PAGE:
The really interesting fact here is that, once you’ve examined your site a bit more deeply, you’ll likely discover your bounce rate ranging quite strongly in different ways from page to page.

Begin to identify what pages on your site are either lowering or raising your bounce rate overall; a site which is filled with blog posts, for example, may have high bounce rates on an average page, and this is perfectly normal.

On the other hand, if your homepage or product-based pages are high in bounce rate, this could be an indication that you’re failing to effectively capture your strongest leads.

When it comes to any of your site’s pages which have higher bounce rates, you need to check the call-to-action carefully. Let’s say you have a strong call to action which makes the visitor want to pick up the phone or take any action which takes them away from your website; this will naturally explain any high bounce rate. At this point, however, you need to relate that activity to the number of leads you are converting via that pathway. So, if any people are calling or emailing you instead of looking through your site, this is a case where it’s ok to have a high bounce rate.

Ensure you’re Monitoring Social Shares

Your blog posts may cause your bounce rate to increase; this, however, shouldn’t lead you to assume your readers are uninterested by them. It might sound strange, but some of the content you create which is the most popular may not be retaining your readers; so, to truly know if you’re hitting the right marks with your content, you need to be looking at other factors around this.

One way of telling if your visitors enjoy or appreciate your content is via Social Shares. This means that while they may not click through and/or read another post, they could choose to share it with their family, their friends or even their own colleagues or other contacts. This can be a far better indication of the strength of your content (the number of social shares).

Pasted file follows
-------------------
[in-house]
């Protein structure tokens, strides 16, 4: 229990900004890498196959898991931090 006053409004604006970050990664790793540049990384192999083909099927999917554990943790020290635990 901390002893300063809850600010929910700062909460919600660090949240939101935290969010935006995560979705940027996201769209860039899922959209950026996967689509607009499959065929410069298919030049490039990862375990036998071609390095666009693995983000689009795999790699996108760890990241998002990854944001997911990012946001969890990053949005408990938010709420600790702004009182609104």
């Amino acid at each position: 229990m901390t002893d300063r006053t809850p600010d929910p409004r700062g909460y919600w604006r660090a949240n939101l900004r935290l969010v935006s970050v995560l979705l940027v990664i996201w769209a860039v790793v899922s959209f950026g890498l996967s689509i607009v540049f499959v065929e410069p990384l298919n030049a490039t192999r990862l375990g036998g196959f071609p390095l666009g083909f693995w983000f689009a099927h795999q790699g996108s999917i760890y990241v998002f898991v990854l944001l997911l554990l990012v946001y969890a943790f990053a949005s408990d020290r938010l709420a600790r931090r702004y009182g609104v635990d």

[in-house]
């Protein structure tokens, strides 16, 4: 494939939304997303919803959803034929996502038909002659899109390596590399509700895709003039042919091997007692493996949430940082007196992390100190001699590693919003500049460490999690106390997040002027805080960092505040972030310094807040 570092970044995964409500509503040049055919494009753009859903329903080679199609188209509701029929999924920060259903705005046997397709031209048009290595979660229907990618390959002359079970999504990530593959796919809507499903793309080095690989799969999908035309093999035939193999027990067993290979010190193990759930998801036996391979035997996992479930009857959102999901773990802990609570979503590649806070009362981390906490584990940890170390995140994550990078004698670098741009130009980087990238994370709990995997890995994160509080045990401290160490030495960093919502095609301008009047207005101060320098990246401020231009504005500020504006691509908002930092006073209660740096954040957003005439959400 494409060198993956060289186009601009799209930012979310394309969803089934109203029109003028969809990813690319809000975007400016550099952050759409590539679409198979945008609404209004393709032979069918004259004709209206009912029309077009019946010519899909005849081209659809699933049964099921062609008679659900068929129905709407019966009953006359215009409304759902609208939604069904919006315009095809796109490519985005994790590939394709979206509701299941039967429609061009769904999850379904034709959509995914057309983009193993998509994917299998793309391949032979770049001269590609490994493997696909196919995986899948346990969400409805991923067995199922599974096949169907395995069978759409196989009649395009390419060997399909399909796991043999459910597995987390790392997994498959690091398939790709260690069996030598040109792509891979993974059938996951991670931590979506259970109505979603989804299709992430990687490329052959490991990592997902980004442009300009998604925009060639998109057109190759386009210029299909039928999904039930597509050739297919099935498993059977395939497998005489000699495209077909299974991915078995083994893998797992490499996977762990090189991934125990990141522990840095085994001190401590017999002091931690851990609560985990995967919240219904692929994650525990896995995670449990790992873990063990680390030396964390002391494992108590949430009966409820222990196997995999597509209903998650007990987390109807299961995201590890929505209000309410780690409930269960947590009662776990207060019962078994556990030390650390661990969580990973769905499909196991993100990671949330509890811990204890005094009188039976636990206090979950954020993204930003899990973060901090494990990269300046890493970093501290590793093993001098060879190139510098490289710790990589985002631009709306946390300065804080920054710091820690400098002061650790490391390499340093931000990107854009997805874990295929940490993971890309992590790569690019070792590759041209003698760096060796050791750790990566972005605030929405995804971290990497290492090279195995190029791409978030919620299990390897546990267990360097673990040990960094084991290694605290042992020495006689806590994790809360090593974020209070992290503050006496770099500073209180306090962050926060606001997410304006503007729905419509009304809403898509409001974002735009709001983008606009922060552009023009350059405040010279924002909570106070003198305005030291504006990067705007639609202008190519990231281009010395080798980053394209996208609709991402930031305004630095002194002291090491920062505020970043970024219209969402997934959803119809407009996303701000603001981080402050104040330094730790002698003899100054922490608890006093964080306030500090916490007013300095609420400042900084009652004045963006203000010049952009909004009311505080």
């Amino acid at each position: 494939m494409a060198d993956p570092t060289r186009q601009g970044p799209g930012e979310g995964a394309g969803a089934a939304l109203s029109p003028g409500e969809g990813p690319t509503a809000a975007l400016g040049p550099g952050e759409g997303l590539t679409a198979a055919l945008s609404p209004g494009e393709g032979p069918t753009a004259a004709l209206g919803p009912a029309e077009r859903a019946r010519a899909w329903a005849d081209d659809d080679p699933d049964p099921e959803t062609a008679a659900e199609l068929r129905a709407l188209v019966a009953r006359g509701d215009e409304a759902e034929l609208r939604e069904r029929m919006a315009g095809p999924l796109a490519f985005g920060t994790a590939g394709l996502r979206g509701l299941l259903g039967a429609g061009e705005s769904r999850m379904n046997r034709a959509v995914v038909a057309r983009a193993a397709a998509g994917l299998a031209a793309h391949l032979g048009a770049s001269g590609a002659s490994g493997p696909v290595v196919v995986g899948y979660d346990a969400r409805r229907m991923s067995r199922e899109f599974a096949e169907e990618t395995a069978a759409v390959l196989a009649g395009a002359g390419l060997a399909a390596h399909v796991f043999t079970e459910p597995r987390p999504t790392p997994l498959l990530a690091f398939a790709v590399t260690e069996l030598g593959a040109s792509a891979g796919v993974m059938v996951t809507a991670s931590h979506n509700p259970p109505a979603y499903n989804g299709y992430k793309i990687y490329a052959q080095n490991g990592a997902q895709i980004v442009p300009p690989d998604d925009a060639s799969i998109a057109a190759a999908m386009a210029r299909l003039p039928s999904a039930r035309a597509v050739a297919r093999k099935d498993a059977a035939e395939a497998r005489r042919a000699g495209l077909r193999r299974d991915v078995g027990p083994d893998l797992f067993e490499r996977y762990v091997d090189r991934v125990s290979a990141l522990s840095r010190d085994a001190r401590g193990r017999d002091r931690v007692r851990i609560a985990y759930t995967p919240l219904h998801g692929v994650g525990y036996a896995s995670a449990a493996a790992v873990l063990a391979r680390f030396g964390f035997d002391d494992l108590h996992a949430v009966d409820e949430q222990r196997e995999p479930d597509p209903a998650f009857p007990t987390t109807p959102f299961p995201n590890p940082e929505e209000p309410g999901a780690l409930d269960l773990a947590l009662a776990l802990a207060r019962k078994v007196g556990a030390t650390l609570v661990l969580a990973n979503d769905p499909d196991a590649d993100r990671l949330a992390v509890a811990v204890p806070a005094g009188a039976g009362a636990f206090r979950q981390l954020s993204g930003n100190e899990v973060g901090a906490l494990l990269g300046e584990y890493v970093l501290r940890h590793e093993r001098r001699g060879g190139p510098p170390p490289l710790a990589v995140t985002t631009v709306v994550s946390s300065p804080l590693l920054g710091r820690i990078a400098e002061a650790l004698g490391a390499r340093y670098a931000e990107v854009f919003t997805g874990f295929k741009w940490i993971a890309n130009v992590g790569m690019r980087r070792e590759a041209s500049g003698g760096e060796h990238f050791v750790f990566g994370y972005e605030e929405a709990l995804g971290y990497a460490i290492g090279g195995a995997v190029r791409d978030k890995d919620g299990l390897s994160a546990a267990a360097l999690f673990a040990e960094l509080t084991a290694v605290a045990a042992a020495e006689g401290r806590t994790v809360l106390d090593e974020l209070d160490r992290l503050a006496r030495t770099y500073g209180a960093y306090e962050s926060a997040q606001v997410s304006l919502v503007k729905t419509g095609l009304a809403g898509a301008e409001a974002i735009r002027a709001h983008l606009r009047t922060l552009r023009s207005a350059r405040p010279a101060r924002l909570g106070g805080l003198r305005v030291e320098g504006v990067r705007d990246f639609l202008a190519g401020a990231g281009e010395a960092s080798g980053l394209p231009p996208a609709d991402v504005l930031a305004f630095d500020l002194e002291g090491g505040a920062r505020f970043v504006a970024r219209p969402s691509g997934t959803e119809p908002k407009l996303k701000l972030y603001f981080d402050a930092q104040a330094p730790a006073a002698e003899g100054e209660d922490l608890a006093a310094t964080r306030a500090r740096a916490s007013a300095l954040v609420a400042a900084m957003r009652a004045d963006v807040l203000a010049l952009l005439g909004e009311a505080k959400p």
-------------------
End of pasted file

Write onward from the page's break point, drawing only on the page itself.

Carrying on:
Then again, if visitors are failing to engage further on your website, regardless of how much they are sharing your content with others, there are clearly opportunities you’re still missing out on; this is when you need to be searching for methods to get them into looking at additional content. For example, recommend similar posts to them once they’ve finished examining one of your articles.

Tracking Time on Pages

Of course, as with social shares, your bounce rate may not always be the most accurate indication of your content’s strength. One other way to get a better idea of whether you’re making a solid connection with your visitors is to analyse how much time they’re spending on certain pages of your website.

For the most part, a typical pattern is for a visitor to realise your page isn’t what they’re looking for upon reaching it, then leave your site. So naturally, if the visitor is only spending mere seconds on your page and your bounce rate is already high, this is a clear sign you’re likely not providing what they’re really seeking.

Then again, if they are spending a good few minutes on your page, even if your bounce rate remains high, they’re probably having a proper read of your content; this doesn’t guarantee they enjoyed it, but typically means they’ve engaged with it in some manner.

So check your call to action carefully when it comes to all your pages your visitors are viewing but leaving within a few minutes; they’re taking the time to absorb your website’s content, and naturally you should thus make efforts to further that connection – prompt them to take additional steps, engage with it, share it.

Making Improvements to your Bounce Rate

It’s not directly an indication your website is failing if your bounce rate is low, but nevertheless, you definitely want visitors to be exploring more than one of your site’s pages. If your site visitors are looking through and studying your pages, learning more about you and what your business has to offer them, they’ll be more likely to remember your company when they decide to make a purchase.

Linking to internal information is one of the most effective ways to improve your bounce rate. Adding in links to other relevant pages, whether in your web copy or blog posts, can be a great way to encourage visitors to check out further information; and you can expand more upon this by doing such things as adding links to your website’s sidebar. You want to make it as simple as possible for visitors to discover other pages which they may find interesting.

Even more so, you can increase your bounce rate by improving elements of your content which flow together; break down individual pieces into highly detailed overviews or provide supplemental content, for by doing so you can make it more likely for your readers to look for something else even whilst just on your page.

In closing, while elements such as SEO and retaining leads are impacted hugely upon by your bounce rate, that’s not to say you should be basing your success on these percentages. What you need to do is be taking a more in-depth look at what your bounce rate tells you about your website, you can then establish connections of real strength with your target audience, land a great many more sales and attract far better leads.